STILETTO – a high pointed HEEL on a woman’s shoe or a small dagger.
WHEELS – a medieval instrument of torture or a vehicle for personal mobility.
It’s the last day of 2011 and I am sitting at my computer thinking back over the year, meandering through items that I’d bookmarked to look at later when I came across this post from Where’s the Benefit on Things to do this Christmas to prevent the passing of the Welfare Reform Bill (WRB) in the House of Lords; the final reading is January 11th, 2012, I believe.
The Where’s the Benefit link above refers, amongst other things, to Pat’s Petition which aims to get the WRB paused. I looked at this petition some weeks ago and, looking now, am disappointed but not surprised to see less than 10,000 signatures currently on it (100,000 are needed to get the government’s attention).
Despite a full year and more of campaigning by numerous activists. with some positive inroads on media and government bodies, there is little evidence - based on campaigns, petitions and the like - that the millions of people who will be affected by this Bill are fully aware of how adversely it will impact upon them.
I do understand there has been little media focus on issues for genuine claimants, with most reporting being about overall costs and fraud; that people with disabilities have the lowest access to the internet and are often preoccupied with overwhelming health issues but the silence of millions is kind of scary, isn’t it?
Anecdotally, conversations with friends who have disabilities and, similarly, a few weeks ago in hospital, contact with people who have sundry disabling neurological illnesses echo media concerns. Even those who will be affected seem more concerned by the existence of fraud, and preventing this, than aware that, if this bill is passed, they will be reassessed, annually, by non-healthcare private company personnel, under strict orders to tighten the eligibility criteria for support.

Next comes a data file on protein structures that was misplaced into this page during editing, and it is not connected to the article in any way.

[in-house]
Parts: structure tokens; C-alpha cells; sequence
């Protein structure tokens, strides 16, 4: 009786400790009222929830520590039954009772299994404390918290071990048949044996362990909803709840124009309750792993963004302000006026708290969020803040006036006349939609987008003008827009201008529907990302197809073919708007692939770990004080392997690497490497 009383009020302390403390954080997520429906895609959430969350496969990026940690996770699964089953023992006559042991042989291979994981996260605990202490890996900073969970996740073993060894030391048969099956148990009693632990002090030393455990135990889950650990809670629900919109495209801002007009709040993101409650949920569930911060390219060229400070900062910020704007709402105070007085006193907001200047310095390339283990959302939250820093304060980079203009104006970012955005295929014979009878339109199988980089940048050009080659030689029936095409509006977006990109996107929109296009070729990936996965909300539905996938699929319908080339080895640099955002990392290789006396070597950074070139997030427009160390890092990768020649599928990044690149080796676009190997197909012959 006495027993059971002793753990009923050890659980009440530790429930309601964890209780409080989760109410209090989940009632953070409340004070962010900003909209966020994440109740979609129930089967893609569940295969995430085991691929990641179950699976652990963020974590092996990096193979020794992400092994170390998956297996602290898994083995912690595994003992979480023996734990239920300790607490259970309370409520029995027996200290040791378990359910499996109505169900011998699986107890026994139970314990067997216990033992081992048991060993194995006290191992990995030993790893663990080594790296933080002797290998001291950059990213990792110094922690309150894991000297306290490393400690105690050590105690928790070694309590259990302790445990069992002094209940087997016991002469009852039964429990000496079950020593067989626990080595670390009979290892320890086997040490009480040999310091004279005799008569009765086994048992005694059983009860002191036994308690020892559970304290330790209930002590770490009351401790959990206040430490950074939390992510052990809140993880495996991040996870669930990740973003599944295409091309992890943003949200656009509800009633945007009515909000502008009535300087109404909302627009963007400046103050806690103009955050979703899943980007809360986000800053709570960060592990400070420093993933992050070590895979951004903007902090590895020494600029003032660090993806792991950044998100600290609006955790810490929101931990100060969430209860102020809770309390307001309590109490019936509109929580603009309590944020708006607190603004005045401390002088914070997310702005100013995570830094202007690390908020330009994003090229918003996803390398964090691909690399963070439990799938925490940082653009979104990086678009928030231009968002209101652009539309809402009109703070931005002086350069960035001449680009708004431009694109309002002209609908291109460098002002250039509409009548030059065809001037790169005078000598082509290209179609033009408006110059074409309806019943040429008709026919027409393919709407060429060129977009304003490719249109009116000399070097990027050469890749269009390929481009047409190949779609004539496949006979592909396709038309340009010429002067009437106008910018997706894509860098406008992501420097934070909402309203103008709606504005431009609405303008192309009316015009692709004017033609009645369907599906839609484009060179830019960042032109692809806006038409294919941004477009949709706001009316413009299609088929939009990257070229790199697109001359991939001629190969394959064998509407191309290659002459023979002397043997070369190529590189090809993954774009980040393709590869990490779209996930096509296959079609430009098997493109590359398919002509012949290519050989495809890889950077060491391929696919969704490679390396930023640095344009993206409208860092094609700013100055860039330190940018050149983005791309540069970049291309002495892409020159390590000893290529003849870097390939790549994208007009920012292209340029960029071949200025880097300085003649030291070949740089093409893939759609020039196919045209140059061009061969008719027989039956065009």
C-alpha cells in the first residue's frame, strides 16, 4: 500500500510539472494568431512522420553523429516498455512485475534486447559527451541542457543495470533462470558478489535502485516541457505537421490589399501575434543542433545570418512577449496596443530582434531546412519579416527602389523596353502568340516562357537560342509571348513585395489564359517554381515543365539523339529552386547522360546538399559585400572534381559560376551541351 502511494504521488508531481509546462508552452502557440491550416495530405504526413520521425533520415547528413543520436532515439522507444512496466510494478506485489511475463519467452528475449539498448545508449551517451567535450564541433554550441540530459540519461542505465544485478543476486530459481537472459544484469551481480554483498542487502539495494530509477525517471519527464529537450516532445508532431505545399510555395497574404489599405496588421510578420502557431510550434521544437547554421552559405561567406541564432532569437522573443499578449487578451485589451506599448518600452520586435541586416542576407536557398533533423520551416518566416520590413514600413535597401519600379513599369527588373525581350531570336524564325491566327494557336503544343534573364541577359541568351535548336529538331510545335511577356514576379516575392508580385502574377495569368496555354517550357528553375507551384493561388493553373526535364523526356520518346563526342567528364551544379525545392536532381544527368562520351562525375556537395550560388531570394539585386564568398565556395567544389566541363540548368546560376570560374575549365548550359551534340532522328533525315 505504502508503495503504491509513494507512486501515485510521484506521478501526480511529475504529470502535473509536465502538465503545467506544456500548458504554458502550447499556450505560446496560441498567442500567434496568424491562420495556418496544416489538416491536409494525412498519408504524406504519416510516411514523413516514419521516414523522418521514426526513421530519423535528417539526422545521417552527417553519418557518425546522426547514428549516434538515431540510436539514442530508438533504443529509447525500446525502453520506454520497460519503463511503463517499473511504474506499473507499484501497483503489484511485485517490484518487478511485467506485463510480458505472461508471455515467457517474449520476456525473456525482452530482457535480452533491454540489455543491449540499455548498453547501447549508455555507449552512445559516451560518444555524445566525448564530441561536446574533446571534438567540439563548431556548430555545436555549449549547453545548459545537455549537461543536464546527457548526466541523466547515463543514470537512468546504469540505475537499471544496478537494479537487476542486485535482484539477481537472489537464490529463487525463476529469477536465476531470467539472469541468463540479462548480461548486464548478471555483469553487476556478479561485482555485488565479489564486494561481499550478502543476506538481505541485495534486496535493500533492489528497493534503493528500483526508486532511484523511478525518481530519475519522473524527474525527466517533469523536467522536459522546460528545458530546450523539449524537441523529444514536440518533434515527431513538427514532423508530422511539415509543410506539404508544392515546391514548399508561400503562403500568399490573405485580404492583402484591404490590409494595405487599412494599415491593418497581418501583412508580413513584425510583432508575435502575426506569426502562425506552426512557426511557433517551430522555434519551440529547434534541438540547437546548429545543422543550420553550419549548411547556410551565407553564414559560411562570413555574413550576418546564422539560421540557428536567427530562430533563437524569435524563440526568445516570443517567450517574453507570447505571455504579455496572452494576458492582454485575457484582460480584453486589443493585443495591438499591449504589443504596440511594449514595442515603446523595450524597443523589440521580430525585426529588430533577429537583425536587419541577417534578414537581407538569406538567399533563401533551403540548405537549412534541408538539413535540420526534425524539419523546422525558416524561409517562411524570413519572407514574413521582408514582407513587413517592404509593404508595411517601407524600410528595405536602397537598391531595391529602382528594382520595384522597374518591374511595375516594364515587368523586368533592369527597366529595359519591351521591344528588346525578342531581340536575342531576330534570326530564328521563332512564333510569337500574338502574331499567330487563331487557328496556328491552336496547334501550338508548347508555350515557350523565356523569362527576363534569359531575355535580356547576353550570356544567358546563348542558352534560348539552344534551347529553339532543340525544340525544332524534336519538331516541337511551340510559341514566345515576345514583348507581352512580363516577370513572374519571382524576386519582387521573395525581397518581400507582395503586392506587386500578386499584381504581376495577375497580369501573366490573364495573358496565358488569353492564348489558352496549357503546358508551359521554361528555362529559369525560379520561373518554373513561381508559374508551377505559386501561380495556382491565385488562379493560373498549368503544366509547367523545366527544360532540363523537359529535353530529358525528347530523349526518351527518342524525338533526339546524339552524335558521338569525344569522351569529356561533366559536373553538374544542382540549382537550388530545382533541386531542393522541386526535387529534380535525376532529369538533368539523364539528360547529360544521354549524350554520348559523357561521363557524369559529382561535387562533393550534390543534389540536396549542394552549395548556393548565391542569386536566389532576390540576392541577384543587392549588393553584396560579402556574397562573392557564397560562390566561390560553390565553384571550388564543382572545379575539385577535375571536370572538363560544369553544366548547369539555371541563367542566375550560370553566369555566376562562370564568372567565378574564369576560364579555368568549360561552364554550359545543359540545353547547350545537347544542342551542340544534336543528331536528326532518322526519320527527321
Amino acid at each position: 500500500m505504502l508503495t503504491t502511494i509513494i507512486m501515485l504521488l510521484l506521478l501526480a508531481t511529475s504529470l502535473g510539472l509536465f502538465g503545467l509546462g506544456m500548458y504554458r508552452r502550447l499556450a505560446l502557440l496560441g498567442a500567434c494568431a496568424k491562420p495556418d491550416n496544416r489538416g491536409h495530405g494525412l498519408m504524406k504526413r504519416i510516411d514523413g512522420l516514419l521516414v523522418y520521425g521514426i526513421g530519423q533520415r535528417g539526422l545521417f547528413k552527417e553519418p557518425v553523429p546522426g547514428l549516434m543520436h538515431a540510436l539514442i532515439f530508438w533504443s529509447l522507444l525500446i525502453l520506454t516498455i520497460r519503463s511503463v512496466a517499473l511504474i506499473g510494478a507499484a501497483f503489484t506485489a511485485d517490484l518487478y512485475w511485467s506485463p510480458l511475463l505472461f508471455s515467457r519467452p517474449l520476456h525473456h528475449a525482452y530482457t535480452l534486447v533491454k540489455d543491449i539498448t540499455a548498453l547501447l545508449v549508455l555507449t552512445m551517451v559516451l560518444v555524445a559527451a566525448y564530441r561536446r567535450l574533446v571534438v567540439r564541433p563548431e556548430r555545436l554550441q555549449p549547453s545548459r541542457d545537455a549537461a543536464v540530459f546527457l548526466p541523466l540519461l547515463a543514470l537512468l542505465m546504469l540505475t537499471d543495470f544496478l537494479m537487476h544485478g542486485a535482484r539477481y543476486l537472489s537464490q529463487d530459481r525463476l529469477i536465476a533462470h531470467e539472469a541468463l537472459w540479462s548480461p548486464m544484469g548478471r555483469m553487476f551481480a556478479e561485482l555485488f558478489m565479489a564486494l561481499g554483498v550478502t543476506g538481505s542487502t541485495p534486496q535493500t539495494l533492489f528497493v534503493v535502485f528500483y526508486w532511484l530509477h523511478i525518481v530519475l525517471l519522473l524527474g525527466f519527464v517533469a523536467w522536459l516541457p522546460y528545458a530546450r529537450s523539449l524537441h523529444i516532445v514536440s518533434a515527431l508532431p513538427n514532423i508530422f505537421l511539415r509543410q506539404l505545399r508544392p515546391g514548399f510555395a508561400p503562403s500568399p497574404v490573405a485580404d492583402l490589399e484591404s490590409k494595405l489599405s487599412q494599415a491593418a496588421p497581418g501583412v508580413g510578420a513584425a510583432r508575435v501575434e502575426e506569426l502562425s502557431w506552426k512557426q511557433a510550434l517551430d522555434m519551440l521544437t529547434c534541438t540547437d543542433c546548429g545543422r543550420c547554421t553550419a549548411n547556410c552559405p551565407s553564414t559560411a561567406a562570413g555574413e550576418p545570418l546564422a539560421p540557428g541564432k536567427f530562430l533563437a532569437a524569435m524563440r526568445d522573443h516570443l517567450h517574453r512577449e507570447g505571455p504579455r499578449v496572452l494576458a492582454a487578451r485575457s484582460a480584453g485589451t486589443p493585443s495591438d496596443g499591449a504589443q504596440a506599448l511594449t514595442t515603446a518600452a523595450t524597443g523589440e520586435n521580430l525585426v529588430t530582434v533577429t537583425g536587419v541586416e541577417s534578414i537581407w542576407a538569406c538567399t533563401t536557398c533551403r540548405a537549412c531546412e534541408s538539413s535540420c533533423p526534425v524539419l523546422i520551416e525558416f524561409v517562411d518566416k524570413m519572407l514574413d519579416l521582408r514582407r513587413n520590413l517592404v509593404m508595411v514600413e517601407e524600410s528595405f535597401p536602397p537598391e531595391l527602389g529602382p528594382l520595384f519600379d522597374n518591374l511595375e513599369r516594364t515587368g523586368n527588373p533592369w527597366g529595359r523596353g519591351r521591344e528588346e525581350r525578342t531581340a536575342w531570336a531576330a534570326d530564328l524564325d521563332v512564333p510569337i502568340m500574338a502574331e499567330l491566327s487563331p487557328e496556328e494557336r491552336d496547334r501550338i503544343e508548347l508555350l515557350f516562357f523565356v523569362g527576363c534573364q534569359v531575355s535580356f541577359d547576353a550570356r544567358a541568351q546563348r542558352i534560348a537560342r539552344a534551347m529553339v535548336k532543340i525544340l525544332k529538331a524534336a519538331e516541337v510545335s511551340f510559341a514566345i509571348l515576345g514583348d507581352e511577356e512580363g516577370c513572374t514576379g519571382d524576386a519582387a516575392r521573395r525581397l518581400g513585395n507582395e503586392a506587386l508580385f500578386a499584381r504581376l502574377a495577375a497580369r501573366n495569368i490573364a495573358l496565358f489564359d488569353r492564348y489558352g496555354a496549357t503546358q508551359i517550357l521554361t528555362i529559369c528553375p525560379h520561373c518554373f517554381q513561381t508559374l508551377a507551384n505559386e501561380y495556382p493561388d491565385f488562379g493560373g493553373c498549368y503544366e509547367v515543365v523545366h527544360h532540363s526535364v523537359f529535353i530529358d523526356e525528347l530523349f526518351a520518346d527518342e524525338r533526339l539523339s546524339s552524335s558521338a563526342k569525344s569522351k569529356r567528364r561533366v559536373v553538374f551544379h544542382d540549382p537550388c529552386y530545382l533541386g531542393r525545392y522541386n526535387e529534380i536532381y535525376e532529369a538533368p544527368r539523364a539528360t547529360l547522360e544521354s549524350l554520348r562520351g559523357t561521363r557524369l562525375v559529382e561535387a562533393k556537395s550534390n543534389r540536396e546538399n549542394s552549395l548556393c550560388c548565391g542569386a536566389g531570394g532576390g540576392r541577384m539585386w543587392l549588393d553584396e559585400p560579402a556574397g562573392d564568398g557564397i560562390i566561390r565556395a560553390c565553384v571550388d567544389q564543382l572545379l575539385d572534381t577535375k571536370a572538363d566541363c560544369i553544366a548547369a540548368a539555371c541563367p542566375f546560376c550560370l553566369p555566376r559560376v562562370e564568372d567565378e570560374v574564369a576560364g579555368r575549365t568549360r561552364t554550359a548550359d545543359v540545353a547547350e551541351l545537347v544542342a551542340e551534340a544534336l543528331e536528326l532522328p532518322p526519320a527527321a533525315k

Those currently in receipt of disability allowances and benefits think they have 'protected' status but, by migrating people from one system to another – DLA to PIP and IB to ESA - this bill will affect every recipient of state support, including those who have been disabled for many years with permanent and deteriorating conditions. All will be annually reassessed, it seems, even those with current 'indefinite' status - the incurable and terminally ill.
Whilst my small world is not necessarily representative of the wider one, the overwhelming view that if you are ‘deserving’, there will be no problem and things will be 'OK' worries me, even though I hope those adopting this approach are right.
However, reading the details highlighted by disability activists, the Welfare Reform Bill seems to be poorly thought through in its design, damaging in policy to many of those in genuine need and likely to cause considerable hardship if passed. As ever, it will all be about the application of policy, won't it? Should we be hopefully positive and do nothing or pause for thought, rework the contentious elements and protect those unable to speak up for themselves?